Opening Lines

I put the woman I am talking to on hold to take another call.

"Theo is dead."

It is my friend and neighbor Fré who lives just two floors down.


"Theo is dead. Vermoord." Theo is dead. Murdered.

"Van Gogh," she adds, to make sure I understand. "Someone just now killed Theo van Gogh in Amsterdam."

I tell her I will be right there and end my other call.

Downstairs, we watch the news reports come in over her TV, describing an incident that has taken place just moments past, and just a few short streets from where we live, where we are standing now. Her eyes fill.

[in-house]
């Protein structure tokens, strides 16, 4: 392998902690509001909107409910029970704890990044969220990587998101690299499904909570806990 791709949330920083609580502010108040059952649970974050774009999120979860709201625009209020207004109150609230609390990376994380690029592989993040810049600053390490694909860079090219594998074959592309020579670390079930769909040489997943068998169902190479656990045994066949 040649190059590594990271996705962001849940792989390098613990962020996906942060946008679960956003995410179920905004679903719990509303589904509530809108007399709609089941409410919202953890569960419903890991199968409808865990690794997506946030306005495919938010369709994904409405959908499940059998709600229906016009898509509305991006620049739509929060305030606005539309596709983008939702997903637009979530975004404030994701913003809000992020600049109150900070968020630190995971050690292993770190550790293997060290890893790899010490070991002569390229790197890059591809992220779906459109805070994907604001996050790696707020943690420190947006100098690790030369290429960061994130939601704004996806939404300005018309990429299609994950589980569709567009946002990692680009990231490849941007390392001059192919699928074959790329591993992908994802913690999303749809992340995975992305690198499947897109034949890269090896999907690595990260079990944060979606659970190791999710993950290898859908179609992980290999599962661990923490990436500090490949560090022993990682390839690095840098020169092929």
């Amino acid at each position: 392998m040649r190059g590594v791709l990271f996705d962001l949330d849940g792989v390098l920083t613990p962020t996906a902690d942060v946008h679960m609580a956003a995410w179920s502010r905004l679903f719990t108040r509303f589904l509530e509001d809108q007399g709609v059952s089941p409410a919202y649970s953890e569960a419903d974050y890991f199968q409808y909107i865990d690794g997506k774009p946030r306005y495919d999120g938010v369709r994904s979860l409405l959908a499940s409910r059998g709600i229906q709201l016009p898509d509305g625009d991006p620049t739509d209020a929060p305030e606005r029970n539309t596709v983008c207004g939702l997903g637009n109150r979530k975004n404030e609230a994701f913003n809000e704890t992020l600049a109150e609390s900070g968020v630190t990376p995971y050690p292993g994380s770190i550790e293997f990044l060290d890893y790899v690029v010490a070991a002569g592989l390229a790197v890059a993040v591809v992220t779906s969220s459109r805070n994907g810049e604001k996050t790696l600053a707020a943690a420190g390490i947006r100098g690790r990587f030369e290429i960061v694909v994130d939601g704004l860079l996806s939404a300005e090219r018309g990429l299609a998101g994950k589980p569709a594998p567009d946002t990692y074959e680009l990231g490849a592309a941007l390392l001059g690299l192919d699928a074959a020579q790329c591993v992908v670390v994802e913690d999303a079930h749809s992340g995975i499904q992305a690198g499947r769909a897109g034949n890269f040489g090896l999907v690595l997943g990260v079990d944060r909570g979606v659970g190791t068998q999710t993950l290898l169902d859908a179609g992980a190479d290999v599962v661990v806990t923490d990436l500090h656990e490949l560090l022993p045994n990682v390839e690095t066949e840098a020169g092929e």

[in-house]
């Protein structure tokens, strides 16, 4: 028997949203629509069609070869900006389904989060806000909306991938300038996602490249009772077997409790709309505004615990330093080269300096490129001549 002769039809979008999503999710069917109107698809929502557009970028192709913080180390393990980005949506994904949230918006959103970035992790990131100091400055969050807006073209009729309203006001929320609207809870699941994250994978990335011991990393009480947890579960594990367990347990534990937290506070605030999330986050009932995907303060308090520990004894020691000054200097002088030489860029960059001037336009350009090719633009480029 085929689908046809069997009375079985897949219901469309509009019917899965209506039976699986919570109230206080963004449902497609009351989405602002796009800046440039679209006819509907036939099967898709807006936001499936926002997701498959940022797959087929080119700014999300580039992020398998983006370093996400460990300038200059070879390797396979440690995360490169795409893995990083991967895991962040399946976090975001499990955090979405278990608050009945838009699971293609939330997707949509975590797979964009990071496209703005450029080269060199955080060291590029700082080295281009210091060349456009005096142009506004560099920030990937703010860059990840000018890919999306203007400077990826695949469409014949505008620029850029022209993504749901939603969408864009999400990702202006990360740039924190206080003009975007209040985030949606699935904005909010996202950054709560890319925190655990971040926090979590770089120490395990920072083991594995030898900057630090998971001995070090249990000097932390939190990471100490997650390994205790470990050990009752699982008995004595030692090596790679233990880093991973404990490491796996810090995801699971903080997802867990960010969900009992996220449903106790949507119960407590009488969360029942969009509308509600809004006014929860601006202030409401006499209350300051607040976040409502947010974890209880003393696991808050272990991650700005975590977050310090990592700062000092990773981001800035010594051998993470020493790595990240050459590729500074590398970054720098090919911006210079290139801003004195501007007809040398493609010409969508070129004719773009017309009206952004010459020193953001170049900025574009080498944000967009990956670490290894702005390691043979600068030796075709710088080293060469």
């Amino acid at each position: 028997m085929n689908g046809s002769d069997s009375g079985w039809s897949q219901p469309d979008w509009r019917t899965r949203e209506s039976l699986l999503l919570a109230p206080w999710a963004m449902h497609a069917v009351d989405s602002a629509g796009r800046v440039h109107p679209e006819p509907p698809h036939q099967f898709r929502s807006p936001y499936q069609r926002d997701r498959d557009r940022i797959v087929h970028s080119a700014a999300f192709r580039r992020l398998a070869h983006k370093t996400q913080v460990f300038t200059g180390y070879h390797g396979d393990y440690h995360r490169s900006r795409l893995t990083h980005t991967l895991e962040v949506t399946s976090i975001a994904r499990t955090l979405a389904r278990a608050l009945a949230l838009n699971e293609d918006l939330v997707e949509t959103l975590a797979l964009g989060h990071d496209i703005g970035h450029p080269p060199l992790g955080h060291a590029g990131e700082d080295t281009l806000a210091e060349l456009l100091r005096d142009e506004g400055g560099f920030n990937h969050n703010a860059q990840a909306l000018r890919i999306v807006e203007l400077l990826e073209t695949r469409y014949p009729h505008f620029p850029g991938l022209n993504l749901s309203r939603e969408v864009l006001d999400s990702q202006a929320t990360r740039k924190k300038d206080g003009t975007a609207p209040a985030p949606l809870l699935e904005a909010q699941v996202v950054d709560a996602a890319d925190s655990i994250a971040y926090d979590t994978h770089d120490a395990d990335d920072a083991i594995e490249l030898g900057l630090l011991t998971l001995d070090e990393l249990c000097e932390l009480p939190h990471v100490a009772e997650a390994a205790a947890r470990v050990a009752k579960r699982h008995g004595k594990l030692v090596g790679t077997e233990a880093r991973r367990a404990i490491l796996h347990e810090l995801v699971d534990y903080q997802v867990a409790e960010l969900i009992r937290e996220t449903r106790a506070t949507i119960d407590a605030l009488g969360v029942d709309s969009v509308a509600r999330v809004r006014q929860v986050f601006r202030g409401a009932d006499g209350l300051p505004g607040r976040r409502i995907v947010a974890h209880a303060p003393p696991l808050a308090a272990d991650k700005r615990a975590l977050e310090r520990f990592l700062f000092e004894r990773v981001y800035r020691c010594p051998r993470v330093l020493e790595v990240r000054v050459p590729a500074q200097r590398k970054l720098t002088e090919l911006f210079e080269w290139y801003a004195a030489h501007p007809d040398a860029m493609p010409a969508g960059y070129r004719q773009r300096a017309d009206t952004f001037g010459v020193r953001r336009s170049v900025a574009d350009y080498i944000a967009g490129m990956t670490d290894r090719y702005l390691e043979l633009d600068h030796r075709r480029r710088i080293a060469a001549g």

"In Nederland," she says, her voice husky in its disbelief. In the Netherlands. I put my arm around her, knowing. "You wonder where your country is now," I tell her, and she nods in recognition.

"This is your 9/11."

I know. I live in Amsterdam, but I am a born and bred New Yorker and I was there, in uptown Manhattan, on that clear, earthshaking September day. Upstairs, my own TV is turned to CNN, where I expect to hear the ongoing coverage of the U.S. presidential vote: It is November 2, 2004, and my country's future, too, lies in the balance.